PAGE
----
Don Ciccio’s Villa, when Vito goes back to Sicily, the crickets, the great old house. Maybe it’s because I’m going over there, ya know?
Gangster films and representations of Italian-Americanness often deliberately differentiate Italian families from “regular” white people (D’Acierno 566). According to D’Acierno, gangster narratives often involve two types of Italian families, one that has been left powerless by its assimilation to American culture and another that has resisted this through organised crime (D’Acierno 567). Tony and his friends tap into these narratives in their attempt to create prosthetic memories that differentiate their ethnicity and ultimately draw attention away from the whiteness which silently benefits them.
The “inauthenticity” of these prosthetic memories is probably most pronounced in the episode Commendatori when Tony, Christopher and Paulie visit Italy. The trip shatters the expectations that the characters had of their homeland and sheds light on some of their delusions about what it means to be Italian. Paulie expects to love Italy and be greeted with open arms by the locals. Unfortunately, he dislikes it all because it is too foreign for him. At the banquet, Paulie finds the authentic Italian octopus uneatable and instead orders “spaghetti and gravy.” He is also unable to use the bathrooms because he is so used to American toilets. When at a local café he tries to initiate conversation with some local men using broken Italian. Even though they hear him, the group ignores him. Despite all this Paulie, pretends that it was a great trip:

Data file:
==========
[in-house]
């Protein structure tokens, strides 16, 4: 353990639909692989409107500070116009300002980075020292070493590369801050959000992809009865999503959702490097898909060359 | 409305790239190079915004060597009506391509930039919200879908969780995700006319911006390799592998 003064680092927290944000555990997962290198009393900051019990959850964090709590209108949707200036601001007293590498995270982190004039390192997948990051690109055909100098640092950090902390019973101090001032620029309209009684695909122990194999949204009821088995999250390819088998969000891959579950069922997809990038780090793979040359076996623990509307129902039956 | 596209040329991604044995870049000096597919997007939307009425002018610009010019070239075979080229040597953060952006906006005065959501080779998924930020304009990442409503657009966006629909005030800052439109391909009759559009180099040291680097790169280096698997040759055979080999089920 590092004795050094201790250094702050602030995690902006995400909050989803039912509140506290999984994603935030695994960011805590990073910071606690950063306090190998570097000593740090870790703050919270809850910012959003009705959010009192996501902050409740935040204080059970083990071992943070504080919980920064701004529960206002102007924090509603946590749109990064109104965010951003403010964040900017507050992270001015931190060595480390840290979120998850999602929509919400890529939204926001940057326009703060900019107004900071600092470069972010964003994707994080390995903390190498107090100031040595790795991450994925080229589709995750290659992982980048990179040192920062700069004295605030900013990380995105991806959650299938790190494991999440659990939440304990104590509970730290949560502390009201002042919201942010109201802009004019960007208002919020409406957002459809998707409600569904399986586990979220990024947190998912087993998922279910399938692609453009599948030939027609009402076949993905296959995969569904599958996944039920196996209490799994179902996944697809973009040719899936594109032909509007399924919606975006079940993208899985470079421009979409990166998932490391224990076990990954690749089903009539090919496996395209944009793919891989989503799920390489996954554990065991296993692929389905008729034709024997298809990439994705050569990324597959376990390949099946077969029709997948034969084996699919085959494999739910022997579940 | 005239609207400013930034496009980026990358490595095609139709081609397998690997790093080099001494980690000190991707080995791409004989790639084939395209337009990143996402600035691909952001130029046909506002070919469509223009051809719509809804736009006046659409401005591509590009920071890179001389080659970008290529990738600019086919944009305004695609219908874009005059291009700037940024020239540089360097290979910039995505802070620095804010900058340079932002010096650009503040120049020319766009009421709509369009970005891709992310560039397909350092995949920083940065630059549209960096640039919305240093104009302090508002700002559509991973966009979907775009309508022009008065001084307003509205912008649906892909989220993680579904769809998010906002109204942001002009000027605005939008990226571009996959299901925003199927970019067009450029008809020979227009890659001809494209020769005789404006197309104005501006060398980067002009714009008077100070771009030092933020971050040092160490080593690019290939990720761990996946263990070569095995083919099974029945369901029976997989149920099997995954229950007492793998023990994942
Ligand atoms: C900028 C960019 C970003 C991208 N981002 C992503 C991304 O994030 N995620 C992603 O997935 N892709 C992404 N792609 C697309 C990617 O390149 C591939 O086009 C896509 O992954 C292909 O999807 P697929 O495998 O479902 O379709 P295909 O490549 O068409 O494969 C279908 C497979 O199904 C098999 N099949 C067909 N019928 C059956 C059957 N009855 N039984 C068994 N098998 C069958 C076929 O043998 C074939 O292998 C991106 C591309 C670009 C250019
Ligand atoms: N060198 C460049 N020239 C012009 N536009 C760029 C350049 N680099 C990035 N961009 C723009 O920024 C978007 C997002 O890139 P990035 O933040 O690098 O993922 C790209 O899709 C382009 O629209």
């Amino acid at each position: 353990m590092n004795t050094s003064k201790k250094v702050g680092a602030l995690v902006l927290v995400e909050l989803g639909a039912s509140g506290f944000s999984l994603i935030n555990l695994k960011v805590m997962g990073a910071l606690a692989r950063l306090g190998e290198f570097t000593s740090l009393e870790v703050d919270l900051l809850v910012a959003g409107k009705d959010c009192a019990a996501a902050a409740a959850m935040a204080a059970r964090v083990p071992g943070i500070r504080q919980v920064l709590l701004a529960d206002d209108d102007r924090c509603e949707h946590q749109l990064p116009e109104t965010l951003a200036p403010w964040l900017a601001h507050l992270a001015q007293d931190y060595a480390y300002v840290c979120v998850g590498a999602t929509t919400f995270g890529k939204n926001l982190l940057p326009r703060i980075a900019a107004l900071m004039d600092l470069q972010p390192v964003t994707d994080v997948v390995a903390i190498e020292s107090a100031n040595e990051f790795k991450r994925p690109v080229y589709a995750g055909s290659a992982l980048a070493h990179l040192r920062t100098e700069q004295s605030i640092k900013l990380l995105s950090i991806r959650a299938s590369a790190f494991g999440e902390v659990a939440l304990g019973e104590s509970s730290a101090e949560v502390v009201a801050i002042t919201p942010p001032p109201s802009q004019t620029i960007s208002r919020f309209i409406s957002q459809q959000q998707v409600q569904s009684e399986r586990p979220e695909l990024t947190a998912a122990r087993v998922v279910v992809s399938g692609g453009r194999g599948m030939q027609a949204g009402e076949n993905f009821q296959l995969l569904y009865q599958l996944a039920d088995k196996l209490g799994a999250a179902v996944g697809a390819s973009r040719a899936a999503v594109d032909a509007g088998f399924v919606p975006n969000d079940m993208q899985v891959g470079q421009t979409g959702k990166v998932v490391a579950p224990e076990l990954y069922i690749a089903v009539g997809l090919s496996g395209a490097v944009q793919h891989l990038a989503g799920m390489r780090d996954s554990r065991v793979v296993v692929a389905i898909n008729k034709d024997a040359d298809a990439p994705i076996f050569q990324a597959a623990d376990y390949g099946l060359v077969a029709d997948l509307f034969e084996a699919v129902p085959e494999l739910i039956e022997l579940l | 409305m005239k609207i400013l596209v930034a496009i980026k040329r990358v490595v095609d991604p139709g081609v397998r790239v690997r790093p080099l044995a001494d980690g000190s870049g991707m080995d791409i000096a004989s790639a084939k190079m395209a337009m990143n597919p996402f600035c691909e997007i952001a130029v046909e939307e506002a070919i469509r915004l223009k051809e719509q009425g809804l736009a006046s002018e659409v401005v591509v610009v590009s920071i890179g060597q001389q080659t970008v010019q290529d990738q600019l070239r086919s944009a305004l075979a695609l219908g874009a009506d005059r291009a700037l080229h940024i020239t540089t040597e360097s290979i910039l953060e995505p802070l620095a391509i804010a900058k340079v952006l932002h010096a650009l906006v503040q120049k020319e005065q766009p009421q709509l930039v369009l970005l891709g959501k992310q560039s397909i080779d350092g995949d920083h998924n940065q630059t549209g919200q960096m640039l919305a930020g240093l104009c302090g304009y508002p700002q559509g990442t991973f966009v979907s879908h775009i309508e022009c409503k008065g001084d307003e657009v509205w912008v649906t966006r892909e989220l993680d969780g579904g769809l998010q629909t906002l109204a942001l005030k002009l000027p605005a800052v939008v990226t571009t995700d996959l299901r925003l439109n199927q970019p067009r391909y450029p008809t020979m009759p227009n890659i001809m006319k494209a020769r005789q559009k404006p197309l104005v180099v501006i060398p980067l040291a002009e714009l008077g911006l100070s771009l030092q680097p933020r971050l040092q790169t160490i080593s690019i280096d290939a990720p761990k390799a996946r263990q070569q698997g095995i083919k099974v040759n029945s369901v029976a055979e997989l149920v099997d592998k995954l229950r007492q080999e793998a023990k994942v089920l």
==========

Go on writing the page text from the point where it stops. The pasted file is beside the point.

Big Pussy: So how was it?
Paulie: Fabulous, I felt right at home… I feel sorry for anyone who hasn’t been … especially any Italian.
The prosthetic memories that defined these characters’ perceptions of Italy are based on the American media’s portrayal of Italy. Commendatori thus exposes the differences between what is “authentically Italian” and the prosthetic memories about Italy generated by American gangster films. By the end of the episode it has become clear that these “inauthentic” prosthetic memories have forged an entirely different, hybrid ethnic identity.
“Louis Brasi sleeps with the fishes”: How The Sopranos Treats Prosthetic Memories